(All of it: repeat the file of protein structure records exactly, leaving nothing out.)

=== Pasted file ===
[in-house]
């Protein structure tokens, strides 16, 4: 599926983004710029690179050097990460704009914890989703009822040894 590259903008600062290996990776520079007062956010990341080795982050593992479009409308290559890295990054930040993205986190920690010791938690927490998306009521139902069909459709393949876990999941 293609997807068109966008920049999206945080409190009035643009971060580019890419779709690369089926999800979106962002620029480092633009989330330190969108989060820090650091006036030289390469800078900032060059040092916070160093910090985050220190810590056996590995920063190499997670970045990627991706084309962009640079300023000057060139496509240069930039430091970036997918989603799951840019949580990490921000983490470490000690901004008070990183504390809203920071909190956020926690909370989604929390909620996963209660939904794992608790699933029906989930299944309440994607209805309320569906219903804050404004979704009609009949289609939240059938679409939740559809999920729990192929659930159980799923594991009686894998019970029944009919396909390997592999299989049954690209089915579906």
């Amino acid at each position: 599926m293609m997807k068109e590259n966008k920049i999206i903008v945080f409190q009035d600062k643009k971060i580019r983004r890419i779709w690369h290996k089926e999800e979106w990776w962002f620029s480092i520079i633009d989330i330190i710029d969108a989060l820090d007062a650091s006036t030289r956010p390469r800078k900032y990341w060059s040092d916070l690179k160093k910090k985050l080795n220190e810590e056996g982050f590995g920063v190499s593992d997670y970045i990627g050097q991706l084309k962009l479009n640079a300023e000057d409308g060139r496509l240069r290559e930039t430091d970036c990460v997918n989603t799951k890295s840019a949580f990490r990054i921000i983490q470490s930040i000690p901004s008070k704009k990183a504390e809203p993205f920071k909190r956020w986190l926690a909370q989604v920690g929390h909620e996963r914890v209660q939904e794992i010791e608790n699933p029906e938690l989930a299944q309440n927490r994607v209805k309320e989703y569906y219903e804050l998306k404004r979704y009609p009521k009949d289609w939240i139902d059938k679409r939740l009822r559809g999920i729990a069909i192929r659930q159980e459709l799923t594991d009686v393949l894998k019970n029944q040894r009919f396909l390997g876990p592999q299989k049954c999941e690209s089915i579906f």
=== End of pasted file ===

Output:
[in-house]
């Protein structure tokens, strides 16, 4: 599926983004710029690179050097990460704009914890989703009822040894 590259903008600062290996990776520079007062956010990341080795982050593992479009409308290559890295990054930040993205986190920690010791938690927490998306009521139902069909459709393949876990999941 293609997807068109966008920049999206945080409190009035643009971060580019890419779709690369089926999800979106962002620029480092633009989330330190969108989060820090650091006036030289390469800078900032060059040092916070160093910090985050220190810590056996590995920063190499997670970045990627991706084309962009640079300023000057060139496509240069930039430091970036997918989603799951840019949580990490921000983490470490000690901004008070990183504390809203920071909190956020926690909370989604929390909620996963209660939904794992608790699933029906989930299944309440994607209805309320569906219903804050404004979704009609009949289609939240059938679409939740559809999920729990192929659930159980799923594991009686894998019970029944009919396909390997592999299989049954690209089915579906």
């Amino acid at each position: 599926m293609m997807k068109e590259n966008k920049i999206i903008v945080f409190q009035d600062k643009k971060i580019r983004r890419i779709w690369h290996k089926e999800e979106w990776w962002f620029s480092i520079i633009d989330i330190i710029d969108a989060l820090d007062a650091s006036t030289r956010p390469r800078k900032y990341w060059s040092d916070l690179k160093k910090k985050l080795n220190e810590e056996g982050f590995g920063v190499s593992d997670y970045i990627g050097q991706l084309k962009l479009n640079a300023e000057d409308g060139r496509l240069r290559e930039t430091d970036c990460v997918n989603t799951k890295s840019a949580f990490r990054i921000i983490q470490s930040i000690p901004s008070k704009k990183a504390e809203p993205f920071k909190r956020w986190l926690a909370q989604v920690g929390h909620e996963r914890v209660q939904e794992i010791e608790n699933p029906e938690l989930a299944q309440n927490r994607v209805k309320e989703y569906y219903e804050l998306k404004r979704y009609p009521k009949d289609w939240i139902d059938k679409r939740l009822r559809g999920i729990a069909i192929r659930q159980e459709l799923t594991d009686v393949l894998k019970n029944q040894r009919f396909l390997g876990p592999q299989k049954c999941e690209s089915i579906f």